In honor of the series finale of its much longer-running American cousin, I thought I’d share a look back at the original The Office.
Can you tell if a TV show is going to be any good based on its pilot? io9’s Charlie Jane Anders recently posted How to Tell from a Pilot if a TV Show is Going to be Any Good and offered some insightful tips on how to tell. She makes some great points, like how writing oneself into a hole or having a boring “thing of the week” is a recipe for failure. But quite simply, the answer to the question above is “no.” Continue reading
UPDATE: 7/22/12 I wrote the analysis below having only watched the first episode of Battleground. I don’t usually approach these posts as recommendations for or against watching a show. Having now completed the first season, I say “Watch it. Watch it now.” This is one of those shows that the pilot does not do justice to until you can appreciate it as part of the larger picture.
For example, some of the stuff that makes you scratch your head in the pilot (like just when are these interviews supposed to have been recorded, and what the hell is Cole wearing?) are ambiguous on purpose. The final episode has me dying for season 2.
If you happened upon the pilot episode of Battleground, you might think you were watching a documentary. For a few minutes at least, Battleground defies the obvious comparisons to Parks and Recreation or The Office. As mockumentaries go, this one opens on a more serious note. There is a film-like look about it. Amber waves of grain and small hometown businesses flavor the opening credits. It’s a bit like the tour of Scranton that opens The Office, but without the underlying sense of sarcasm. Then… we meet Jordan T. Mosley, the show’s Dwight Schrute. But I’ll come back to him. Continue reading
When this show debuted, viewers went into it thinking they knew what to expect. It was another The Office, with a “female Michael Scott.” In fact, this mockumentary was originally conceived by creators Greg Daniels and Michael Schur and a spin-off of The Office. You would be forgiven for maintaining that assumption even after viewing the pilot, although there are hints here of greater potential. To be sure, Parks and Recreation took a little time to find its own voice, and with a powerful comedienne like Amy Poehler in the lead, it’s not surprising that it did so. Here is what audiences saw in April 2009. Continue reading
We’ve probably had enough of the mockumentary format for TV shows. We had probably already had enough of it in 2006 when Lovespring International ran for one basic cable-length season. But damned if it doesn’t make a handy format for introducing all of your characters in a pilot.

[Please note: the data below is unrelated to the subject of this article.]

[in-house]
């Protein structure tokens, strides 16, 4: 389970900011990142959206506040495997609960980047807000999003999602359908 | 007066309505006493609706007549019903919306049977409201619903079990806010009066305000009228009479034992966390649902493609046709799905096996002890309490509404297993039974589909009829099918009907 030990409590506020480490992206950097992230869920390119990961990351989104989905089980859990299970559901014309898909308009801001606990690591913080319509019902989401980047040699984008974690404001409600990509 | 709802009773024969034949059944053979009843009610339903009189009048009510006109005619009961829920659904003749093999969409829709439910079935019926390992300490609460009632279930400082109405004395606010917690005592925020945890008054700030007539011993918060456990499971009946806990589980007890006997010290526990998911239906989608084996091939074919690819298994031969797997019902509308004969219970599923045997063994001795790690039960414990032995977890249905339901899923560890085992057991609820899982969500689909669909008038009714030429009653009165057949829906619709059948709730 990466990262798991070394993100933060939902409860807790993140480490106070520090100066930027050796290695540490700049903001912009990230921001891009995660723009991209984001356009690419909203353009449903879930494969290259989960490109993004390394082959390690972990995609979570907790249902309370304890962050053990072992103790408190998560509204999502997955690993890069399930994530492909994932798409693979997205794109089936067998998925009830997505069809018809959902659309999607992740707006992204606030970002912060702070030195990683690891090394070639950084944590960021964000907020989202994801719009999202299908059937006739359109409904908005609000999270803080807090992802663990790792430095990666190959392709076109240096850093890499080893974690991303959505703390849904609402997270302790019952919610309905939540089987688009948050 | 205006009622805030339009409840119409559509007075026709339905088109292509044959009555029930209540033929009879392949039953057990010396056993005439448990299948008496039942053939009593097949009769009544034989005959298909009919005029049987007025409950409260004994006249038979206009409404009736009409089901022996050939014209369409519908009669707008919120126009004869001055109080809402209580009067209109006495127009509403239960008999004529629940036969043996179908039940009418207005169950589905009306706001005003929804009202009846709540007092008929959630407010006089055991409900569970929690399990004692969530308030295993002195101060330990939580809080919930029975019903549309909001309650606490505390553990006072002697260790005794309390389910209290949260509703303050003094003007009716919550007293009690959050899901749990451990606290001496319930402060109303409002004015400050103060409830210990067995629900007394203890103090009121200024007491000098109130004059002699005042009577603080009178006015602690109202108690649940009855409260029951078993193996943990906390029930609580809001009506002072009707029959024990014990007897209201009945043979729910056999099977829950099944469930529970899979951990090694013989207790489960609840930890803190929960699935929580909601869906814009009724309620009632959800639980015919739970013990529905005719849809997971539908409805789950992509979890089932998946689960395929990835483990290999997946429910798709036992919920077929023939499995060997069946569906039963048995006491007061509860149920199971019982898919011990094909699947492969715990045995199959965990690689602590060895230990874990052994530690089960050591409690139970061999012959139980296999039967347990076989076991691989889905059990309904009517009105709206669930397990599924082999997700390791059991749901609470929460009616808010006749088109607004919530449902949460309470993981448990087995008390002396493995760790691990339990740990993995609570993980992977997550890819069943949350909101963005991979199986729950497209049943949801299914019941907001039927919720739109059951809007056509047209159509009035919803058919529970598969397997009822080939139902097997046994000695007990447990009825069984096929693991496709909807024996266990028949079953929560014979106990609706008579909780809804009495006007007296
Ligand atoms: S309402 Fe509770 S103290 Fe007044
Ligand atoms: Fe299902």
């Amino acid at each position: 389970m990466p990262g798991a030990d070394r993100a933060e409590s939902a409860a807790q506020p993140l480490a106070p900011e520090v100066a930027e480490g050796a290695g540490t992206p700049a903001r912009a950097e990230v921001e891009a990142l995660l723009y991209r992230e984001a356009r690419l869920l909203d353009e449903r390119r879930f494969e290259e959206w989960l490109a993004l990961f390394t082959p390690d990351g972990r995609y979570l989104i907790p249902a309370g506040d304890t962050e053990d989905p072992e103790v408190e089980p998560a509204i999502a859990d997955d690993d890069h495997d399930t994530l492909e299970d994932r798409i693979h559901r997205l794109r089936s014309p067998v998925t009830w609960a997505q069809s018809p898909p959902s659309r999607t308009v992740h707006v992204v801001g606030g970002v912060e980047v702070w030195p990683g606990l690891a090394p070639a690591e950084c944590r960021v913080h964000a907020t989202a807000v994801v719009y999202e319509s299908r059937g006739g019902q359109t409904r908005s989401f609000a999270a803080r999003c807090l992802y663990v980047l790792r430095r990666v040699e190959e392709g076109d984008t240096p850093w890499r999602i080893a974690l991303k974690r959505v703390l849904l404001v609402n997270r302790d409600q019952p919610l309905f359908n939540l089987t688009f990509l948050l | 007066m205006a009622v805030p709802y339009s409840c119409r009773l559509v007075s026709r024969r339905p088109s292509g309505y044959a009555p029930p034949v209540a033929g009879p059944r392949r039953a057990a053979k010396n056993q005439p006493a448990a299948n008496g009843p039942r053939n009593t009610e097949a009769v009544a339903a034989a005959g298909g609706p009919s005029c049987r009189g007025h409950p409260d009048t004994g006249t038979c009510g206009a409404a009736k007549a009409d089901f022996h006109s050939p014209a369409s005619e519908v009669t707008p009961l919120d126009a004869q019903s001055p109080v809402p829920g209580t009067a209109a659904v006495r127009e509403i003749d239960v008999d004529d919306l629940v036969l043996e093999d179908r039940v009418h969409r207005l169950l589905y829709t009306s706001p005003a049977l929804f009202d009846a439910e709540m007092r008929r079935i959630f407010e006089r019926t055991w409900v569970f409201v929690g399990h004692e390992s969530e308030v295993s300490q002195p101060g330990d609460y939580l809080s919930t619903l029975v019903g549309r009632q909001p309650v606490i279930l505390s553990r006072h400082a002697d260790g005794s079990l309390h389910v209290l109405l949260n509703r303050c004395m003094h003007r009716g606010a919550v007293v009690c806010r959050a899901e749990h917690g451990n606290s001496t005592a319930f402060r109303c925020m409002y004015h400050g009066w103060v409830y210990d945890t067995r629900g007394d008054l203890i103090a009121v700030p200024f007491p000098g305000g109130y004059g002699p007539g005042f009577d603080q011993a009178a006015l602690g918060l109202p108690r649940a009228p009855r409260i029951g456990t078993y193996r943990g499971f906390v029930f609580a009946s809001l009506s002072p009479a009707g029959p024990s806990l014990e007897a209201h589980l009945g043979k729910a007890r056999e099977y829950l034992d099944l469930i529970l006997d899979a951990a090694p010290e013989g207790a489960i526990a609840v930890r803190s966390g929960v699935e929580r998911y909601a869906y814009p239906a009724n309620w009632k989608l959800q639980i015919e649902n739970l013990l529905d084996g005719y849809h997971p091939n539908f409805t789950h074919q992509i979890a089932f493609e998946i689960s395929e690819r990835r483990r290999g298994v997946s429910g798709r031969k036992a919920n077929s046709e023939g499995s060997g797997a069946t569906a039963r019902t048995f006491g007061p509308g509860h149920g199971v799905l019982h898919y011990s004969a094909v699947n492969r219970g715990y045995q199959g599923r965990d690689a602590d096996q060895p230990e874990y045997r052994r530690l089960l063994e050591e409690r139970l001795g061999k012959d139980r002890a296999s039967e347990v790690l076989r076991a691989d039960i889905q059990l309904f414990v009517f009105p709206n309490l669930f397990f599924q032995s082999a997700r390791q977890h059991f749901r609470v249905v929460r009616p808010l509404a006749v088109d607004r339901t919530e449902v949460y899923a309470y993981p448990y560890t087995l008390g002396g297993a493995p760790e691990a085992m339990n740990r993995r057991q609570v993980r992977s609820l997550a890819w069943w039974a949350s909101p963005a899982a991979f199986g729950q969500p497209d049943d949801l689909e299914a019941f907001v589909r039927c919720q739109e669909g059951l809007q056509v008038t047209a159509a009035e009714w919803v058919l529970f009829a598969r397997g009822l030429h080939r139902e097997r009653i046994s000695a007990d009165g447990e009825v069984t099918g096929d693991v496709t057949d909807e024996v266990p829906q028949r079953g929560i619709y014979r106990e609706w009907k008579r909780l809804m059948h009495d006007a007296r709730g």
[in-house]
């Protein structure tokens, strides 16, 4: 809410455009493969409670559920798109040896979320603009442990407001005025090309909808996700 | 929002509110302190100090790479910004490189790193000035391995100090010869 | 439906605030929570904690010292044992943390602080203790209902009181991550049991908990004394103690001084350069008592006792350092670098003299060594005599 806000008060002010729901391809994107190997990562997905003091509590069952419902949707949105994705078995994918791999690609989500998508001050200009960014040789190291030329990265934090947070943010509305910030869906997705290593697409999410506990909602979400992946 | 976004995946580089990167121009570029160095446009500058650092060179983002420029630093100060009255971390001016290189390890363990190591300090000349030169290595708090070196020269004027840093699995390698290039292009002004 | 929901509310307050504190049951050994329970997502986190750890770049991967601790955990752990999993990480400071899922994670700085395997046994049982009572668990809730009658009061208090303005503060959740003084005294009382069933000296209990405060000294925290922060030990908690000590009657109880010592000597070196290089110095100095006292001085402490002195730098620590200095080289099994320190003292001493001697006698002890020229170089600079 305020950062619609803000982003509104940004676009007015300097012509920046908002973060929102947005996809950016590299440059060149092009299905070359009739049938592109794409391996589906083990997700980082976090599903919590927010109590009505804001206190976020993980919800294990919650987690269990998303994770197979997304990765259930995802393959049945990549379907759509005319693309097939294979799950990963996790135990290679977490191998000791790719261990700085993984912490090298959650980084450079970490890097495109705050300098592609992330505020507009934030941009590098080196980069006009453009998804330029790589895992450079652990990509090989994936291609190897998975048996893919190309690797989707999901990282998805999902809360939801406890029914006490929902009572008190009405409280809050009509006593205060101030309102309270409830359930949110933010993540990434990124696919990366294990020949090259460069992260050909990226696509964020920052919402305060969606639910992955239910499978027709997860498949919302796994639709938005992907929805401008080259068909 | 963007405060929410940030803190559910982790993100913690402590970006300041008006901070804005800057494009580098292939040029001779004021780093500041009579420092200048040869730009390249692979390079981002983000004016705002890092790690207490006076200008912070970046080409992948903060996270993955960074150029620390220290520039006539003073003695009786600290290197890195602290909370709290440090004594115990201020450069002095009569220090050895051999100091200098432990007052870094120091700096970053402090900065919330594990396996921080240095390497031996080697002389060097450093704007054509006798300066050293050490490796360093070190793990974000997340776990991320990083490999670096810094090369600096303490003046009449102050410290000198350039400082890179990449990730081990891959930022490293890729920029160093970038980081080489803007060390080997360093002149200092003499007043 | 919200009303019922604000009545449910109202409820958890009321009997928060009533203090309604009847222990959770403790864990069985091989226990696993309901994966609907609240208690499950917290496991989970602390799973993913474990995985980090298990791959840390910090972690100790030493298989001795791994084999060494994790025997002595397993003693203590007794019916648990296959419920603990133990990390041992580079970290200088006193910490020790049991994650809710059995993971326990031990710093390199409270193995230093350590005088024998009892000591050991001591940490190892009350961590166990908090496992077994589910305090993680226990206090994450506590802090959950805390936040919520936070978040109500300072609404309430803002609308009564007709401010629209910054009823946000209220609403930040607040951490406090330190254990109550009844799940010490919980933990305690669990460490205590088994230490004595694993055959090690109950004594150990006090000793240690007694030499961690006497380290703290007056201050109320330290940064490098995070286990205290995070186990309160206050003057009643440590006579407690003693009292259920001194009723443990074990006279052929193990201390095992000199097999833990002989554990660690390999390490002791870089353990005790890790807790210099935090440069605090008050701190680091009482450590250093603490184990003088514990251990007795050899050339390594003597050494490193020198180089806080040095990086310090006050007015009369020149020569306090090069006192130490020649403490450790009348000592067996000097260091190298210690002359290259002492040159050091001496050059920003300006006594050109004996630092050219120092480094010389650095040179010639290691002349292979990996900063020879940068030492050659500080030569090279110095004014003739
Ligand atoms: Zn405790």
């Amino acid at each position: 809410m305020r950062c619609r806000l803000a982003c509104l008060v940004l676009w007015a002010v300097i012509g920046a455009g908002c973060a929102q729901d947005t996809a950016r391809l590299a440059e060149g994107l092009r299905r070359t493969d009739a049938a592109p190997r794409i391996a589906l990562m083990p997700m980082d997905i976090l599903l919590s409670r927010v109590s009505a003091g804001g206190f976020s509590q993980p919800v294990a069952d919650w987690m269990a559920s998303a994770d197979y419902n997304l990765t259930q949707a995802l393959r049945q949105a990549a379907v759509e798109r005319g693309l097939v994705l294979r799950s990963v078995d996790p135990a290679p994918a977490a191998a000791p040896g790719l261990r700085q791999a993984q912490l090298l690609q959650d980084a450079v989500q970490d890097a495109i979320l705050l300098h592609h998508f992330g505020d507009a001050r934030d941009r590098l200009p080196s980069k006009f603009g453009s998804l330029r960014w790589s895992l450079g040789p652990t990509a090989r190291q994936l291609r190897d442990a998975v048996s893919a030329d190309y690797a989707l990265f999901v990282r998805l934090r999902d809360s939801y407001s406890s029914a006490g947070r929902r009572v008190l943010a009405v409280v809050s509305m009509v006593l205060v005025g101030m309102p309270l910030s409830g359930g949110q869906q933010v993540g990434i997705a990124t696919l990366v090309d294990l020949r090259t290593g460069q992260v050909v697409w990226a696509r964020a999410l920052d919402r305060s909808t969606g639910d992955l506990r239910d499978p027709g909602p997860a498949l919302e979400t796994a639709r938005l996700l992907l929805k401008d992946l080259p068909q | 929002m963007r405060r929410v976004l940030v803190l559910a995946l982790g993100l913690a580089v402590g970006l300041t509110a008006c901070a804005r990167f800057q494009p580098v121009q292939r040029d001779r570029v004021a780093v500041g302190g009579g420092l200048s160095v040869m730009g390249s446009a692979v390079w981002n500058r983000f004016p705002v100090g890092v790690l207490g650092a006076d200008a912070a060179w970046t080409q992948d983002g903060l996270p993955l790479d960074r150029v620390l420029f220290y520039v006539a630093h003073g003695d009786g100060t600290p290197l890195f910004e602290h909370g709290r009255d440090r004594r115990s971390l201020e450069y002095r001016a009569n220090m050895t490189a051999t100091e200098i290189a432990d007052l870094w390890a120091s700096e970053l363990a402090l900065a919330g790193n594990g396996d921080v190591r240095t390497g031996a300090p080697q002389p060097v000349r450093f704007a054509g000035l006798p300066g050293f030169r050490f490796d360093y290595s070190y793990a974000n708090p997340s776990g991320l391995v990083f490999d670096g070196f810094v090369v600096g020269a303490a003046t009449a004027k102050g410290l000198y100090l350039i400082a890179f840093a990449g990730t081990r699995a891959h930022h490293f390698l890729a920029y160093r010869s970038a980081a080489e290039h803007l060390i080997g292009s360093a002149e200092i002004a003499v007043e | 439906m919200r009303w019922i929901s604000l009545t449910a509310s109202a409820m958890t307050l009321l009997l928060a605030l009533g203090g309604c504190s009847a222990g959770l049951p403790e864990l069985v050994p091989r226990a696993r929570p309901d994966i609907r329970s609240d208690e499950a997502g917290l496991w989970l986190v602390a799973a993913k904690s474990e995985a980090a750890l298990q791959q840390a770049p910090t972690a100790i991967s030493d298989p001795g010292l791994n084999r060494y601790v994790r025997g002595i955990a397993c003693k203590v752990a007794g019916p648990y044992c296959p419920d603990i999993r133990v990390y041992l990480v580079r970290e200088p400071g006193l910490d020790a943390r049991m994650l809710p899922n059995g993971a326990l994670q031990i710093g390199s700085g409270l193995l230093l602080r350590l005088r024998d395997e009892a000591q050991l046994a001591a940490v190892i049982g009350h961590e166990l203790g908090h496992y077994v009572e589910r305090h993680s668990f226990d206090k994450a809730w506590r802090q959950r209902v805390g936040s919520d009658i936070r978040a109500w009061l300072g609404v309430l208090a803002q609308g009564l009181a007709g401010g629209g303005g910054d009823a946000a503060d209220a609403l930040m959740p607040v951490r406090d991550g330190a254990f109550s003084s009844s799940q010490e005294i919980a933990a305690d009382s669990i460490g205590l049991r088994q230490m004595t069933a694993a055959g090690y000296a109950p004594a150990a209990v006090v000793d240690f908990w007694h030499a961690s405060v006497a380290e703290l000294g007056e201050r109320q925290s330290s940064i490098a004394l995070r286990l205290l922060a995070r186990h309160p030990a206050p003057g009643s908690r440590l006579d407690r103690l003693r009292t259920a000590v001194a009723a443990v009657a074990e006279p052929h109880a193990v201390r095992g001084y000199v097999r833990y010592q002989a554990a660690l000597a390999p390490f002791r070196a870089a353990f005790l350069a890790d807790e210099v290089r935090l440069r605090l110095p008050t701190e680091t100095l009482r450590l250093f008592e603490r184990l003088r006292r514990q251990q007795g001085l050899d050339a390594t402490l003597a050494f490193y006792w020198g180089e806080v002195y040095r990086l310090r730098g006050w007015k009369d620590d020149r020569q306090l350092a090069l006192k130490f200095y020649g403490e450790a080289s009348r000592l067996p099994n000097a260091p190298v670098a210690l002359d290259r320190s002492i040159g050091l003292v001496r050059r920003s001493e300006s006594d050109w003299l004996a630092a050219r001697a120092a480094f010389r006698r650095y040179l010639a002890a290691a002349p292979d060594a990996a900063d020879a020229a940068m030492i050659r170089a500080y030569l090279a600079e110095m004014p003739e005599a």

The trick is to capture the essence of each character in a just a handful of lines. If you go back to the pilot of The Office and look at Pam’s face when she says, “Jim said mixed berry?” you witness a real where-it-all-began moment. But I digress…
Lovespring International was produced by Eric McCormack of Will and Grace (who guest stars in ep. 2). It was partially improvised and features a cast familiar to fans of improv/sketch comedy. We are introduced to Lovespring International, elite Beverly Hills dating service (located in Tarzana, CA) by each member of the staff telling us what they do.
Victoria Rachford (Jane Lynch) is founder and CEO. Burke (Sam Pancake) claims to “run the place.” Lydia (Wendi McLendon-Covey, of Reno 911 and more recently the inappropriate mother from Bridesmaids) is a Relationship Consultant who asserts that she can find a match for anyone and assures the viewer that she is “married in her heart” to her partner of 20 years. Steve (Jack Plotnik, also of Reno 911), the company psychologist doesn’t mince words about his job saying he is “in charge of weeding out the crazies.” Alex (Mystro Clark) directs client videos, making people appear hotter than they are. Tiffany (Jennifer Elise Cox) is the whiny blond receptionist smacking her gum. Burke reminds us repeatedly that he is in charge of all of these people–we see more of him than anyone else.
All of these introductions might be an effective way to introduce characters quickly, but it feels a bit like spoon-feeding the viewer. Introducing the characters this way tells us a couple of things: It’s going to be an ensemble effort. The workplace is going to be a constant battle of egos. And the irony is going to stem from a bunch of so-called relationship experts who suck at relationships.